Why U.S. NFP Hit on Gold & Silver Prices Won’t Last

Gold (-3.5%) and particularly silver (-6.8%) prices got smashed on Friday night (Australian time) off the back of a big surprise in the U.S. employment NFP numbers. Huge web orders and CoinSpot Gold & Silver Standard sales over the weekend indicate many people are reading the play here (and loading up on the dip) but let’s spell that out.

Firstly, that NFP data was a load of conflicting rubbish. Yes, the headline number employed was way above even the most aggressive estimate, printing 272,000 new jobs vs 180,000 consensus and up from the (as usual) downward revised 165,000 from April. However, a look behind the headline saw the unemployment rate actually go UP to 4% and ALL of the jobs gained were their mythical “birth/death adjustment” (231K!) and part time foreign workers. Indeed, the widely considered more accurate Household Survey saw a 408,000 drop. Full time workers fell 625,000 and part timers surged by 286,000 to an all-time record 28 million. You can’t make this rubbish up. Regardless, the market reacted on the headline only, everything is awesome, so the Fed will not cut rates, but we love low rates, so sell everything and buy USD. And of course, we don’t need gold and silver because everything is now awesome.

This is all short-term noise dwarfed by the U.S.’s real problem of massive debt overhang and deteriorating demographics. Both the government and Fed have no choice but to loosen monetary policy and add liquidity as they need to service that debt through monetisation as Mr & Mrs U.S. Citizen can simply not pay for it. U.S. debt to GDP is nearly 124%.

To be clear, they have $9.3 trillion of debt maturing in just the next year!

Graph showing maturing U.S. debt

Again as a reminder of how this happened… From Global Markets Investor:

“In the last 4 years, the U.S. national debt has skyrocketed by a whopping $11 trillion. This is the size of 40% of the U.S. economy’s GDP. By comparison, to reach the first $11 trillion of debt for the U.S. it took 220 years.”

Rate of new U.S. debt since 1800

“It means that on average national debt has increased by $2.75 trillion a year. Since June 2023, the U.S. federal debt has increased by $3.1 trillion and hit a record $34.6 trillion. In other words, it has been increasing by roughly $1 trillion every 100 days.”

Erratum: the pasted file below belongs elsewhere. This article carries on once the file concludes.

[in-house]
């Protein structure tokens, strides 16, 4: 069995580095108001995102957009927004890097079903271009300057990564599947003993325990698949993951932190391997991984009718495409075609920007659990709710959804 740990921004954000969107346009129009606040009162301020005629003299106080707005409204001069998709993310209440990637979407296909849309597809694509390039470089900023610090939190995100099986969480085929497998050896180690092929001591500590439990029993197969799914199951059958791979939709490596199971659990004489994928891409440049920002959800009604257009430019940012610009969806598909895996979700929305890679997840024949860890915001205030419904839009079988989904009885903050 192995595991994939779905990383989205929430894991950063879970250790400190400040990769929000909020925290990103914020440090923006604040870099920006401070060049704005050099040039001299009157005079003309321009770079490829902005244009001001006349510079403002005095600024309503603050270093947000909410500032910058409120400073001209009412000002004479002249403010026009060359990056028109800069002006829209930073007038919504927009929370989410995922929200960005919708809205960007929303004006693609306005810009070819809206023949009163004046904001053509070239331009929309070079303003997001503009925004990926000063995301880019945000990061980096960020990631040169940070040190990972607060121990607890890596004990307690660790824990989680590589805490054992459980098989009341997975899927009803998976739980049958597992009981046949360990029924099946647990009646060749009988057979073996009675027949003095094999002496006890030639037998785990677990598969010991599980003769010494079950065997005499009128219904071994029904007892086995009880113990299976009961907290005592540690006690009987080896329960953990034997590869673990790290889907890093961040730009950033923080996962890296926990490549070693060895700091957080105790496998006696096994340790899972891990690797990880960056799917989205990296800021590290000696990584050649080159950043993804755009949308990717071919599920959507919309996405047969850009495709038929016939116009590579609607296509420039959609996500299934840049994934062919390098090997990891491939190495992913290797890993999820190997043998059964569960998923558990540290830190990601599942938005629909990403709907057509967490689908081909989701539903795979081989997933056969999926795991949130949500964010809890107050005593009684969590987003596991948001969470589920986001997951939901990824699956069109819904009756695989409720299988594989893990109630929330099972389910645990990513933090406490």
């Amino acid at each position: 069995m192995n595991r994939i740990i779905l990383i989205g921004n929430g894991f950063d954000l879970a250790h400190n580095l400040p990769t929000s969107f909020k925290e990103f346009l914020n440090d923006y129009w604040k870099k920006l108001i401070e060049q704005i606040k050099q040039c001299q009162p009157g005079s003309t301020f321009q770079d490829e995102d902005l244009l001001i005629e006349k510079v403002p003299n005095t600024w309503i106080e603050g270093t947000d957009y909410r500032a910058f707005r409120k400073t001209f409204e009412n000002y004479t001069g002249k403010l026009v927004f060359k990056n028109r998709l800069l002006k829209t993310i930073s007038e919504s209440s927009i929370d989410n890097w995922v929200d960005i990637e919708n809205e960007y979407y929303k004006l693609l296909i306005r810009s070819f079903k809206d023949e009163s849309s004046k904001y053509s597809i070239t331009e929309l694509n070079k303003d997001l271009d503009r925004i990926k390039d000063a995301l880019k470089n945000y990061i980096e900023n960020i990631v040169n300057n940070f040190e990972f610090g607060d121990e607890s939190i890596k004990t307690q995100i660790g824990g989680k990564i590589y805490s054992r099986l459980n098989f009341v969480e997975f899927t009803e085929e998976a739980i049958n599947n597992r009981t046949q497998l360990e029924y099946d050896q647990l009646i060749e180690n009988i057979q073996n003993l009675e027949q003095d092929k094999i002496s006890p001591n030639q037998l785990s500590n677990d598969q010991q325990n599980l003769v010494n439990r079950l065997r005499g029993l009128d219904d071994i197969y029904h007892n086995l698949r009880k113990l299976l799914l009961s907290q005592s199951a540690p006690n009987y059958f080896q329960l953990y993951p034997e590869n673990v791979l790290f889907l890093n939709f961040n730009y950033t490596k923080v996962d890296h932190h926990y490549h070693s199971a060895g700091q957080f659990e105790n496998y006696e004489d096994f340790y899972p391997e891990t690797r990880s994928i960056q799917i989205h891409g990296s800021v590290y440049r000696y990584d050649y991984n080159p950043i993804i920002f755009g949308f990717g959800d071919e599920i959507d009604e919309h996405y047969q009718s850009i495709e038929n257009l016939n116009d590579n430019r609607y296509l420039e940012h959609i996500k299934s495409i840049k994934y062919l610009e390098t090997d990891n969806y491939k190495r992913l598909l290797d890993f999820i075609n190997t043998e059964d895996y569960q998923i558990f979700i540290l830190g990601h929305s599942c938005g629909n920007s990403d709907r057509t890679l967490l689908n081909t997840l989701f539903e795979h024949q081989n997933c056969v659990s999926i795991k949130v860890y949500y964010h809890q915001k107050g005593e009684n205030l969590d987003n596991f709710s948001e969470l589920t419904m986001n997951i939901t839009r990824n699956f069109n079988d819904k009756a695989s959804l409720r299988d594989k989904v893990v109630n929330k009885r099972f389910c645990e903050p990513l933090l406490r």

Michael Howell of Cross Border Capital recently laid it out simply and looks beyond just the U.S. There is around US$350 trillion of debt in the world and it on average needs refinancing around every 5 years. So that is around US$70 trillion every year. For (very important) context, global GDP is around US$120 trillion. So, debt sits at 290% of GDP and 58% of global GDP is required JUST to deal with past debt, before considering the rampant amount of new debt being generated through fiscal deficits AND servicing the past debt. And that is why he makes the analogy of your home loan. If you have to refinance your home loan you don’t ‘care’ about what the rate is, because your alternative is homelessness. Likewise, it is not rates that determine the capacity of governments, central banks and the finance sector to roll all that debt over, it’s balance sheet capacity. By definition, in a world spending more than it’s making, with rapidly deteriorating demographics, that will be via accommodative monetary policy… Printers go brrrrrrr.

Global Liquidity, after its April airpocket, is returning, and history would indicate that is very constructive for gold and silver. The BLS will almost certainly, but very quietly, revise lower that 272K NFP number next month, but no one can reverse the out-of-control accumulation of debt and the reality of servicing it.